Finding the right mix of speakers and educational programs can be challenging for a global event. In the past three years, Cellie Morales, an education and learning services manager at SmithBucklin (a Chicago-based association management and services company), has hosted 10 conferences or events per year—on average, three among those outside the United States. “It’s easy to silo educational programming from the experience,” Morales says. “Instead, [planners should] look at it from a holistic point of view.” Here are her tips for creating educational programs for an international audience.
Do decide the programming divide.
First, consider your audience and whether programming sessions need to be broken out into geographic regions. Morales starts by researching online and working with subject matter experts in a particular group’s industry or field to see if there is a unified viewpoint or not.
“What makes international audiences more challenging is you are dealing with a greater variety of people, and though the business challenges they face may be similar, the way they overcome those may be different,” Morales says. That’s because countries vary in their cultural preferences, laws and regulations. For example, an educational session on how to market a product or service might look completely different in terms of tactics and techniques for an emerging market versus a more established one.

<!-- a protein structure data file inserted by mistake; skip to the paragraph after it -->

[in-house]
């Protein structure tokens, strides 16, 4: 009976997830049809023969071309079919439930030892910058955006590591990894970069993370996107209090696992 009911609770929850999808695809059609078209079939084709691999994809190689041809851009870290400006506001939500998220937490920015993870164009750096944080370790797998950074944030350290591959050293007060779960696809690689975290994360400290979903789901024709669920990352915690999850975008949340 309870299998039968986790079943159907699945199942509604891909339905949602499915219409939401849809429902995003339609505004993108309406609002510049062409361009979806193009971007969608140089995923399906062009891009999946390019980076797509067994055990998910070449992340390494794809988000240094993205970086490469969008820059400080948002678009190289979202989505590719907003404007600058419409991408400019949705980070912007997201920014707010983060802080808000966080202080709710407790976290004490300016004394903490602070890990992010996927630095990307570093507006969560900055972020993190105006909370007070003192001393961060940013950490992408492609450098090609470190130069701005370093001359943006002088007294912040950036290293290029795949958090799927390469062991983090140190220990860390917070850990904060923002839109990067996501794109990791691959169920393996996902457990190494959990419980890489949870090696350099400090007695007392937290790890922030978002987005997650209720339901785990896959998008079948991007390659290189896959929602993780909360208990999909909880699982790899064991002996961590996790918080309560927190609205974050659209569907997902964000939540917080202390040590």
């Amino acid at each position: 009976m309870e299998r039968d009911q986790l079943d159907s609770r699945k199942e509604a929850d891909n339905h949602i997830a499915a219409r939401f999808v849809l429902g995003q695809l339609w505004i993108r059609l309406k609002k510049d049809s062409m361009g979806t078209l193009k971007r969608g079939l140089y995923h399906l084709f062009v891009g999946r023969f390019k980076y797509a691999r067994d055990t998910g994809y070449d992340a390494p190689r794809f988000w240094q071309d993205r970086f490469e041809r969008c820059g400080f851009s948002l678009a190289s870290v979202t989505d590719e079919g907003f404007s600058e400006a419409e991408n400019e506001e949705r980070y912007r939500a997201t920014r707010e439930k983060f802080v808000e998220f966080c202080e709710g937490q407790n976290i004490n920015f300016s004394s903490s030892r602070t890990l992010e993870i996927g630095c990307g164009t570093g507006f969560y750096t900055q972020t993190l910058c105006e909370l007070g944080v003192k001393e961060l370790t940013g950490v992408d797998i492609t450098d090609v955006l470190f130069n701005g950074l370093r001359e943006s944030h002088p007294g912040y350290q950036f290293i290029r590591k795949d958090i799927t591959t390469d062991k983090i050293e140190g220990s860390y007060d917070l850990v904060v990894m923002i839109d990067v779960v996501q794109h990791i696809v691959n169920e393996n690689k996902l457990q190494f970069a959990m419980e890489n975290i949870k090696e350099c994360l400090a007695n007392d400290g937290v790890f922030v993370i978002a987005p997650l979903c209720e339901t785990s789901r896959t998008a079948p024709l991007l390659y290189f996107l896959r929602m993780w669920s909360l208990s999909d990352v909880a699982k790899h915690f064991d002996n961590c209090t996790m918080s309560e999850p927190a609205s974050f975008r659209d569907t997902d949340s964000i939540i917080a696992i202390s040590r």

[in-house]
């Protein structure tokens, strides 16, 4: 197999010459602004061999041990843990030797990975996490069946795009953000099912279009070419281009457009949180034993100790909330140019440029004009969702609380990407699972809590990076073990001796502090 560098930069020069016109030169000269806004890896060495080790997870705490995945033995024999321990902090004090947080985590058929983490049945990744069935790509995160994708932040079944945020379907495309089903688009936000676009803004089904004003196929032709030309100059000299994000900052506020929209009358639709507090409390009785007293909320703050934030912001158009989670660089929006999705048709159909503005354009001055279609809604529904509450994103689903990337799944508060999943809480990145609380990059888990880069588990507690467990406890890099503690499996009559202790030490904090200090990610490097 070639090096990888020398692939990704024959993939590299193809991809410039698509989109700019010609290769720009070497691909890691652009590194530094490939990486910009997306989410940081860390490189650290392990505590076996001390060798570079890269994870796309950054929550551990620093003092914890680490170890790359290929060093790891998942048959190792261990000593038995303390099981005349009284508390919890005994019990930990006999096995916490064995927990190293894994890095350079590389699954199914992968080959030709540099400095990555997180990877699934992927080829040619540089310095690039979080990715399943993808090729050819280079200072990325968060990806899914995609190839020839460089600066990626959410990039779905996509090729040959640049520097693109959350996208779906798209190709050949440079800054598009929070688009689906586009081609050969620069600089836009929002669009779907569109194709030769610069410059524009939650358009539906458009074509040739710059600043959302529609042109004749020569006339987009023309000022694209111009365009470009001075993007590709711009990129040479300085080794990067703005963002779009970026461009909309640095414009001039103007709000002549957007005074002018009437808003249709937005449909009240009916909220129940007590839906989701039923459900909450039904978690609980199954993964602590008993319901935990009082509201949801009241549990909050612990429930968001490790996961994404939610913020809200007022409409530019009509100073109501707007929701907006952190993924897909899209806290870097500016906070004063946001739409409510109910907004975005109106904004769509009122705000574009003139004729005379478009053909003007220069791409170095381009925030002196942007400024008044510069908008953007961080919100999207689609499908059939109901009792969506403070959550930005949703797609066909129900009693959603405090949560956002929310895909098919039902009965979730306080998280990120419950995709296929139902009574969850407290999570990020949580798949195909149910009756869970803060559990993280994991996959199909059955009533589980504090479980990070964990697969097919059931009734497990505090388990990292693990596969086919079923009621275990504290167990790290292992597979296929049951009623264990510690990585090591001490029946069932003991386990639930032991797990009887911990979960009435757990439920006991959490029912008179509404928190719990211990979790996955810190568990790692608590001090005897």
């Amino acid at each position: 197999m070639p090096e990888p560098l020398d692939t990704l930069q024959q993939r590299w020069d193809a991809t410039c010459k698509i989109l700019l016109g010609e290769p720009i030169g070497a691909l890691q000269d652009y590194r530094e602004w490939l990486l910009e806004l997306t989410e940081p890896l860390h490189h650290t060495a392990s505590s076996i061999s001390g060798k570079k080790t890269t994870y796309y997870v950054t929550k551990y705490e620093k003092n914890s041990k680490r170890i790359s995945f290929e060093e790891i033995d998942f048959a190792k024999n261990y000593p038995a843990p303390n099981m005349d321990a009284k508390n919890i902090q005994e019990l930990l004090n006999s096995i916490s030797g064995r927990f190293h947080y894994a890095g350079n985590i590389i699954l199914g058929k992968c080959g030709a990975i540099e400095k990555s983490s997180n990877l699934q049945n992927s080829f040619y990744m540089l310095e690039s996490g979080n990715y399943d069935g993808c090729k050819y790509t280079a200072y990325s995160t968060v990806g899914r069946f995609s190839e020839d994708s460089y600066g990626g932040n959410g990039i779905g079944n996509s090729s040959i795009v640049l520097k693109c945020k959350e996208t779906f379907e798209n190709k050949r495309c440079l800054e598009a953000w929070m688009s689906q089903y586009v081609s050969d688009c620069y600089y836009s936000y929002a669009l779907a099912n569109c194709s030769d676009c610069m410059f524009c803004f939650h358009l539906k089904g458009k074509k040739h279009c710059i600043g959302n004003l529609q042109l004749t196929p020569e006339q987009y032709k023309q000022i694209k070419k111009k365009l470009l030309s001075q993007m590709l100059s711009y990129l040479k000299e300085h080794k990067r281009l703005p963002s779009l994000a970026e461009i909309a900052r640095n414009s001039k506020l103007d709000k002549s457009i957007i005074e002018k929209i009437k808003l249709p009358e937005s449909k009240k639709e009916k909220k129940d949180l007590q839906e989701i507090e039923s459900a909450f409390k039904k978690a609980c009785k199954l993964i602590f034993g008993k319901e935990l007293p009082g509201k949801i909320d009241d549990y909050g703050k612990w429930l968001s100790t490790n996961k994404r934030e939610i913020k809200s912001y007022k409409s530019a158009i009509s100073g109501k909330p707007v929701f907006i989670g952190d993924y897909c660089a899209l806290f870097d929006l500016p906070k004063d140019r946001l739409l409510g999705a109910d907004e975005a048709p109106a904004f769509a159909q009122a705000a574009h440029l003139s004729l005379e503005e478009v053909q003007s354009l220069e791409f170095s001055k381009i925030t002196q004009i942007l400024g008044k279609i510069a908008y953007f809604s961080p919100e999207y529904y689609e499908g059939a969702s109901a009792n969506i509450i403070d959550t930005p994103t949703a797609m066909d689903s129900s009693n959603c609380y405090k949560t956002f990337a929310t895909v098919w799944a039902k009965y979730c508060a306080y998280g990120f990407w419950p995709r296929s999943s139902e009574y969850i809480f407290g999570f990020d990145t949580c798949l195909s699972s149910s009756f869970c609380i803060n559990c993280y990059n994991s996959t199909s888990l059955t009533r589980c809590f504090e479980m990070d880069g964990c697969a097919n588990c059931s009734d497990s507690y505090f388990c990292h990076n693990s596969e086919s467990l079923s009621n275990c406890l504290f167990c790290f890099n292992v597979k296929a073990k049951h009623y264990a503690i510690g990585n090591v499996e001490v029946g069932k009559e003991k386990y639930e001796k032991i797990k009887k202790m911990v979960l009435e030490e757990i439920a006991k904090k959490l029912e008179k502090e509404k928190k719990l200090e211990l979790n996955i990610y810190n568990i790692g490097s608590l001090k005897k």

Do find relatable topics.
Think about where members are coming from, suggests Morales. For example, during a vacation rental natural disaster conference, Morales had concurrent tracks for different regions of the world—Europe, Asia-Pacific, East and West Coasts of the United States—because how a region handles a natural disaster will be different based on its geography and legal system.
Don’t focus only on bilingual presenters.
Instead, hone in first on finding dynamic speakers who can give advice on relevant topics, Morales says.
Do be strategic with translation, however.
It takes a lot of time and money to translate a speaker. Morales says some industries, such as technology, scientific or medical fields, typically use English as their primary language and require almost everyone in that industry to speak it. In other industries, and particularly those in emerging markets, translation may be necessary to bring new attendees to an event. For example, Morales helped plan a conference in the print industry that translated most of the content into Spanish because the Latin American sector of the industry only spoke Spanish and worked primarily with Spanish-speaking individuals. The cost was worth it, however: “As they make up a large sector of that industry, we wanted them at the conference,” Morales says.